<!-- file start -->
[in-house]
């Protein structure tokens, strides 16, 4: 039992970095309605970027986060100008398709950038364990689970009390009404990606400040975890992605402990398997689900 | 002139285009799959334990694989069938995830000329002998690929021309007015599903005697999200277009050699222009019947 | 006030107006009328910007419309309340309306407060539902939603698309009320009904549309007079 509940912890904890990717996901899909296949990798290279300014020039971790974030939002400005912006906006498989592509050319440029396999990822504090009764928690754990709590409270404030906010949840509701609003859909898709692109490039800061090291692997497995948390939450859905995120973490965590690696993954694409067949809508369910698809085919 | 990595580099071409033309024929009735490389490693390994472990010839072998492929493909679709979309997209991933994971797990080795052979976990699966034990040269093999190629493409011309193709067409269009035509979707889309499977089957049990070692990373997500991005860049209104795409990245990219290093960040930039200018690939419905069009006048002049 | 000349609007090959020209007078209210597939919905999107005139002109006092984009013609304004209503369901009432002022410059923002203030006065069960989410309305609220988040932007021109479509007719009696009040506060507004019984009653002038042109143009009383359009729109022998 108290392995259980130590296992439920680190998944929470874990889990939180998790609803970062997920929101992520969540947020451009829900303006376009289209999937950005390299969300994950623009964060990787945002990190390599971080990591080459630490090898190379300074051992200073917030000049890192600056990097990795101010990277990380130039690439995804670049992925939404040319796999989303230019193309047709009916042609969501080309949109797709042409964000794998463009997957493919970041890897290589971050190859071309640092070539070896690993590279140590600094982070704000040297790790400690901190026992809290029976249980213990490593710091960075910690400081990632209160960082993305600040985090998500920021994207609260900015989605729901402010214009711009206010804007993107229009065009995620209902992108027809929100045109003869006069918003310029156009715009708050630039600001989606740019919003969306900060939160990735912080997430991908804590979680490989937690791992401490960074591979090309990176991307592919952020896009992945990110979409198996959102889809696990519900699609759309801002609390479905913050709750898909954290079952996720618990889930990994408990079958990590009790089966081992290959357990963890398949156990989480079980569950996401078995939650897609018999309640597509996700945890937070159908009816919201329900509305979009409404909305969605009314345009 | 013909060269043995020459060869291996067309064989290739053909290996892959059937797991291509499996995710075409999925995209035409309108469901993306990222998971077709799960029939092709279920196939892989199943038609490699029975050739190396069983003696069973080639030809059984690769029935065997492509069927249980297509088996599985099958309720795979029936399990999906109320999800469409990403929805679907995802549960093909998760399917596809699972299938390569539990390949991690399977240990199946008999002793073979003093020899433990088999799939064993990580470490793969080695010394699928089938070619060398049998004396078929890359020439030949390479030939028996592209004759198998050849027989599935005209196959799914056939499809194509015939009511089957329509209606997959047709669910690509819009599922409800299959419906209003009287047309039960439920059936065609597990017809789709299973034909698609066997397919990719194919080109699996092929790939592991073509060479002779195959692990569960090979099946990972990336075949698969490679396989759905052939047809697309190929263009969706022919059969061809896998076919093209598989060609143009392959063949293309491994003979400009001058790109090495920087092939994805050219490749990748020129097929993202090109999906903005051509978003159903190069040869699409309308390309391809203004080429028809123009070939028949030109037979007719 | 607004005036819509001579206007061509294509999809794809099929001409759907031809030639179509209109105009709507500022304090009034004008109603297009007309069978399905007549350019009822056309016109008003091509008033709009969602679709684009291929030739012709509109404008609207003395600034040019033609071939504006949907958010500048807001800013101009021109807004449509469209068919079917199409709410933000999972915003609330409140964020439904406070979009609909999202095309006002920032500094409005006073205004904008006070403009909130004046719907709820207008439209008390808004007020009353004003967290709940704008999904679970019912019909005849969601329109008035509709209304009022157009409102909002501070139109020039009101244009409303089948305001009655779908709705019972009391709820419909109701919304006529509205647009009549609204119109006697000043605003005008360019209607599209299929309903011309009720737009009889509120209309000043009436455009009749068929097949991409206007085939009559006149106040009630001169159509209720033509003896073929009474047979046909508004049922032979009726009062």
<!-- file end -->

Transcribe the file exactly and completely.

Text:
[in-house]
């Protein structure tokens, strides 16, 4: 039992970095309605970027986060100008398709950038364990689970009390009404990606400040975890992605402990398997689900 | 002139285009799959334990694989069938995830000329002998690929021309007015599903005697999200277009050699222009019947 | 006030107006009328910007419309309340309306407060539902939603698309009320009904549309007079 509940912890904890990717996901899909296949990798290279300014020039971790974030939002400005912006906006498989592509050319440029396999990822504090009764928690754990709590409270404030906010949840509701609003859909898709692109490039800061090291692997497995948390939450859905995120973490965590690696993954694409067949809508369910698809085919 | 990595580099071409033309024929009735490389490693390994472990010839072998492929493909679709979309997209991933994971797990080795052979976990699966034990040269093999190629493409011309193709067409269009035509979707889309499977089957049990070692990373997500991005860049209104795409990245990219290093960040930039200018690939419905069009006048002049 | 000349609007090959020209007078209210597939919905999107005139002109006092984009013609304004209503369901009432002022410059923002203030006065069960989410309305609220988040932007021109479509007719009696009040506060507004019984009653002038042109143009009383359009729109022998 108290392995259980130590296992439920680190998944929470874990889990939180998790609803970062997920929101992520969540947020451009829900303006376009289209999937950005390299969300994950623009964060990787945002990190390599971080990591080459630490090898190379300074051992200073917030000049890192600056990097990795101010990277990380130039690439995804670049992925939404040319796999989303230019193309047709009916042609969501080309949109797709042409964000794998463009997957493919970041890897290589971050190859071309640092070539070896690993590279140590600094982070704000040297790790400690901190026992809290029976249980213990490593710091960075910690400081990632209160960082993305600040985090998500920021994207609260900015989605729901402010214009711009206010804007993107229009065009995620209902992108027809929100045109003869006069918003310029156009715009708050630039600001989606740019919003969306900060939160990735912080997430991908804590979680490989937690791992401490960074591979090309990176991307592919952020896009992945990110979409198996959102889809696990519900699609759309801002609390479905913050709750898909954290079952996720618990889930990994408990079958990590009790089966081992290959357990963890398949156990989480079980569950996401078995939650897609018999309640597509996700945890937070159908009816919201329900509305979009409404909305969605009314345009 | 013909060269043995020459060869291996067309064989290739053909290996892959059937797991291509499996995710075409999925995209035409309108469901993306990222998971077709799960029939092709279920196939892989199943038609490699029975050739190396069983003696069973080639030809059984690769029935065997492509069927249980297509088996599985099958309720795979029936399990999906109320999800469409990403929805679907995802549960093909998760399917596809699972299938390569539990390949991690399977240990199946008999002793073979003093020899433990088999799939064993990580470490793969080695010394699928089938070619060398049998004396078929890359020439030949390479030939028996592209004759198998050849027989599935005209196959799914056939499809194509015939009511089957329509209606997959047709669910690509819009599922409800299959419906209003009287047309039960439920059936065609597990017809789709299973034909698609066997397919990719194919080109699996092929790939592991073509060479002779195959692990569960090979099946990972990336075949698969490679396989759905052939047809697309190929263009969706022919059969061809896998076919093209598989060609143009392959063949293309491994003979400009001058790109090495920087092939994805050219490749990748020129097929993202090109999906903005051509978003159903190069040869699409309308390309391809203004080429028809123009070939028949030109037979007719 | 607004005036819509001579206007061509294509999809794809099929001409759907031809030639179509209109105009709507500022304090009034004008109603297009007309069978399905007549350019009822056309016109008003091509008033709009969602679709684009291929030739012709509109404008609207003395600034040019033609071939504006949907958010500048807001800013101009021109807004449509469209068919079917199409709410933000999972915003609330409140964020439904406070979009609909999202095309006002920032500094409005006073205004904008006070403009909130004046719907709820207008439209008390808004007020009353004003967290709940704008999904679970019912019909005849969601329109008035509709209304009022157009409102909002501070139109020039009101244009409303089948305001009655779908709705019972009391709820419909109701919304006529509205647009009549609204119109006697000043605003005008360019209607599209299929309903011309009720737009009889509120209309000043009436455009009749068929097949991409206007085939009559006149106040009630001169159509209720033509003896073929009474047979046909508004049922032979009726009062």